The trip from London to our destination in Wales, the grassy, coliseum-esque Roman ruins of Caerleon, took about three hours. The site was excavated in 1926 and the ruins are estimated to be from 1140. I think the most amazing part about being in Europe is finding out how history is truly intertwined and the longevity of the past.
After about an hour's drive, we landed in the little town of Caerphilly, known for the Caerphilly Castle which is the second largest castle in Europe after Windsor in England. If you ever do find yourself in Europe, this castle should definitely be on your bucket list. It's still mostly in tact, and the views and sights from the castle are nothing short of a fairy tale.
We then headed to St. Fagan's National History Museum. Unfortunately, museums tend to have a less exciting connotation than a castle does. Fortunately, this was no ordinary museum. For those of you familiar with Colonial Williamsburg in Virginia, think of that times a million. This was more of a snapshot of Welsh life throughout the centuries, complete with a working farm and plenty of sheep, which outnumber the human population in Wales 2.5 to 1.
We were fortunate enough to have a ridiculously warm and sunny day for Wales and like any place that is used to rain, the whole place seemed to shine in the sunlight with all the bits of green, especially the gardens.
After exploring St. Fagan's, we made our way to Swansea for the night. Swansea is situated right along the ocean. The little town of Swansea was a wild one, full of Stags and Hens parties on a warm Saturday night. If you're ever looking for a wild night out and a beautiful European summer destination, Swansea is definitely the place to be in Wales.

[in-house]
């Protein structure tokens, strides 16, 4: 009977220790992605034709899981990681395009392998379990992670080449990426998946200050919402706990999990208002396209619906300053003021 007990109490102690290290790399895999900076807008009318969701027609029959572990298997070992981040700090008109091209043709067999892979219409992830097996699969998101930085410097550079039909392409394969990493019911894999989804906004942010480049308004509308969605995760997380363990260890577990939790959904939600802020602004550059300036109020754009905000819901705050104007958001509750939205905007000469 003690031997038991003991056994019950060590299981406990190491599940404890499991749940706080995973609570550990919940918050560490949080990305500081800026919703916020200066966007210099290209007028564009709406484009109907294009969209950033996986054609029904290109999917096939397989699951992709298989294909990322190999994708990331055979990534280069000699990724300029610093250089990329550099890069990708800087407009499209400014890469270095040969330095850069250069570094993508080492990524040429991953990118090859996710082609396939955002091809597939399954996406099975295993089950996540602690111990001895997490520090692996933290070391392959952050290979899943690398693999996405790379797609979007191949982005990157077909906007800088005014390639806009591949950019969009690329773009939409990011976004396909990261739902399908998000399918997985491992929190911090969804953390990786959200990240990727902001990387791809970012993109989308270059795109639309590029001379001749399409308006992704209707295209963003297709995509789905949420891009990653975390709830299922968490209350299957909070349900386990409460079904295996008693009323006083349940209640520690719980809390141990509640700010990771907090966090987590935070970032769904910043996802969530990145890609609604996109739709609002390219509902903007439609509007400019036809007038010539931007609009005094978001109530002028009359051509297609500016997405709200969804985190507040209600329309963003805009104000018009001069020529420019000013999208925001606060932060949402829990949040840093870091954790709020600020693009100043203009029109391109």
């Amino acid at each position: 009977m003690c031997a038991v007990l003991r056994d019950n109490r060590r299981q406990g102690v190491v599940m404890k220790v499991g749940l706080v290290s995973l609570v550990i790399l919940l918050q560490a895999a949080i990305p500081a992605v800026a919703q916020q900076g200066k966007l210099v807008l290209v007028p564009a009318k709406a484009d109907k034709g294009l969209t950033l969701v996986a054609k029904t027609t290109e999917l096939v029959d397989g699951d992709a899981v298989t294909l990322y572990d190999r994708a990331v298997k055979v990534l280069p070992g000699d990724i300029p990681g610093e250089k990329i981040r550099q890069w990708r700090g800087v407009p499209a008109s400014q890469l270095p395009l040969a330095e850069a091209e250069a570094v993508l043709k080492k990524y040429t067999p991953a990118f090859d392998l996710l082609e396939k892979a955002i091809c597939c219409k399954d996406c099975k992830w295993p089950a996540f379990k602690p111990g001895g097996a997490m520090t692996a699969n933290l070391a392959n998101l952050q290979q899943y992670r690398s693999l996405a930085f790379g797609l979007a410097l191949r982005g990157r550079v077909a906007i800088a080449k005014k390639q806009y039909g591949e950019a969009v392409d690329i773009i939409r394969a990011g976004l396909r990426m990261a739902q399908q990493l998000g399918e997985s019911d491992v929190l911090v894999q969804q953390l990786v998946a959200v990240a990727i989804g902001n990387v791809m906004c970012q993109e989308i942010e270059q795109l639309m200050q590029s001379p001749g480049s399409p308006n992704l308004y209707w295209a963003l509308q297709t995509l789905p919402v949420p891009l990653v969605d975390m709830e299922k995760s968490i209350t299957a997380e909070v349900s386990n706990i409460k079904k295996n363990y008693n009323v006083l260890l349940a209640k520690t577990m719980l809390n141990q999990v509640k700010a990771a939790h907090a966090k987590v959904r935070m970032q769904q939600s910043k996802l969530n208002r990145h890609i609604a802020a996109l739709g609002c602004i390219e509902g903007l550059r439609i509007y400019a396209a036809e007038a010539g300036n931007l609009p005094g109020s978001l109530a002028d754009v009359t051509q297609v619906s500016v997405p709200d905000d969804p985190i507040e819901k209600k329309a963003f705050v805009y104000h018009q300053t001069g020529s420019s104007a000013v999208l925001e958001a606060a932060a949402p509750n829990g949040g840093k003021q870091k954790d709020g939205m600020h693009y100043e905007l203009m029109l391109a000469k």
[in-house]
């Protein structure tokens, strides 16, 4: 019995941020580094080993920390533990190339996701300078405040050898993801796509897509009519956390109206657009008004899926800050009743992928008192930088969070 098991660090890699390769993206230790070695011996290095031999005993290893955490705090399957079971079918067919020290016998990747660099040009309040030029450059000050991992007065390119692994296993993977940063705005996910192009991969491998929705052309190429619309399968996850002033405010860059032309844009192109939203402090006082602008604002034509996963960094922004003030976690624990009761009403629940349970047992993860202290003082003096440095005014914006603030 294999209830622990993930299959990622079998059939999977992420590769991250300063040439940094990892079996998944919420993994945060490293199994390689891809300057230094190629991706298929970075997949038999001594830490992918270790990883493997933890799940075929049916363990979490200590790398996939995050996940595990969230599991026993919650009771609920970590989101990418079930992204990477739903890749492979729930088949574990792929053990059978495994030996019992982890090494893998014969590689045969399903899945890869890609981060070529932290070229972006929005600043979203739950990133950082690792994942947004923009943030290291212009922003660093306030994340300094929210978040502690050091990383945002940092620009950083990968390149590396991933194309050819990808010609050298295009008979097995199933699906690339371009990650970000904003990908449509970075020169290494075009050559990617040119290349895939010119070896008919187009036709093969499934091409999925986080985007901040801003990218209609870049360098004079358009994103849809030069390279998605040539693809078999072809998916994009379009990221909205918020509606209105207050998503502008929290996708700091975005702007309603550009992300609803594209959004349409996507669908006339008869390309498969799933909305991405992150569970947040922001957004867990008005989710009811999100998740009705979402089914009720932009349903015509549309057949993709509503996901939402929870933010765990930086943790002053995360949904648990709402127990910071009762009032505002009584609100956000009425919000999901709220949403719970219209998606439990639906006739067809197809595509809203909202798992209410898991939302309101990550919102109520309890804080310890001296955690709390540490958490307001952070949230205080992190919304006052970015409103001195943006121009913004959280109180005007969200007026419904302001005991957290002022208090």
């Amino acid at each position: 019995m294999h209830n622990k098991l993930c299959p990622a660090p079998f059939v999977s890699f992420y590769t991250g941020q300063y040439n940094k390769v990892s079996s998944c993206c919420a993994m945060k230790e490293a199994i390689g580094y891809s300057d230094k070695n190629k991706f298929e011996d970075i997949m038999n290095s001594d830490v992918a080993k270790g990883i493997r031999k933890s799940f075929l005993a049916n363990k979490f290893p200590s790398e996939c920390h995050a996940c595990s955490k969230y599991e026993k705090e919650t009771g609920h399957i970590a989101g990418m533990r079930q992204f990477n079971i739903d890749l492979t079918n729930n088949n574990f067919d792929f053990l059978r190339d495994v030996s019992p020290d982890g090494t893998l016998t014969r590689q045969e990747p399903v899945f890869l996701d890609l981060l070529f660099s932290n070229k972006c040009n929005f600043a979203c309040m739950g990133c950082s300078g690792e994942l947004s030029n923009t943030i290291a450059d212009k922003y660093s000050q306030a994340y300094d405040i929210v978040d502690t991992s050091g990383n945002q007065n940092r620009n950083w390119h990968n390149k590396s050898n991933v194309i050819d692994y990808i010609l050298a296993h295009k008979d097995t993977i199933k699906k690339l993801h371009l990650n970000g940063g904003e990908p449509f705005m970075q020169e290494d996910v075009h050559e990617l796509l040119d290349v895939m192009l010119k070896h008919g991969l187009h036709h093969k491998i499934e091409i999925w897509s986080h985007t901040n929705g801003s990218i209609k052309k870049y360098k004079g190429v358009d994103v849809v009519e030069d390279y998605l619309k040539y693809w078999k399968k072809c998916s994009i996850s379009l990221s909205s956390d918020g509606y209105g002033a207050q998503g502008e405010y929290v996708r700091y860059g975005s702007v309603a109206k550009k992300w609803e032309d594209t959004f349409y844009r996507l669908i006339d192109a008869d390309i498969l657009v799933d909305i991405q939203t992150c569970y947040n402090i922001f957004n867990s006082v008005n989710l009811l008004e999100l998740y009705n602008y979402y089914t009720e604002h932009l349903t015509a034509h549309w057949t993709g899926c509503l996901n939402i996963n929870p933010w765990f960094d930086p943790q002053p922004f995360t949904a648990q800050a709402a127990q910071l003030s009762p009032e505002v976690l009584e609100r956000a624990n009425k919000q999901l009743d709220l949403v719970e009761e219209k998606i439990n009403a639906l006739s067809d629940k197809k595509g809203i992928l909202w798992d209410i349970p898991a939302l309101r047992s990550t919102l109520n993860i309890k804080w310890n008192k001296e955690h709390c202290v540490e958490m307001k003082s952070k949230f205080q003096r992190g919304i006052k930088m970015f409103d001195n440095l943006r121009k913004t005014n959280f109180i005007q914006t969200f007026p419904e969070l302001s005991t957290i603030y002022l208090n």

The next day, we headed to "Big Pit," a coal mine in Wales that is used for tours now but was a working mine for nearly 100 years. We went deep underground in the mine shafts and got the whole tour of the mines by retired mine workers. While I have to admit, when I first heard we were going to a mine I was less than thrilled, it was actually one of the coolest things I've ever done. Hearing the stories of the hardships those men had to endure, and being inside an actual mine was definitely an experience I'll never forget.
After the coal mine, we stopped for lunch in the town of Monmouth, a tiny medieval town along the river.
Our last stop in Wales was to the ruins of Tintern Abbey. Tintern was a refuge for monks in the 1500's until King Henry the eighth ordered its demise. Despite the destruction, much of the Abbey still stands. Later in its history, Tintern Abbey became a frequent destination for the Romantics, inspiring that soporific poem by William Wordsworth you read freshman year.
Every room of Tintern Abbey is labeled as it was when the monks lived there near half a millenium ago. Wales may be modern, but it is in no hurry to change.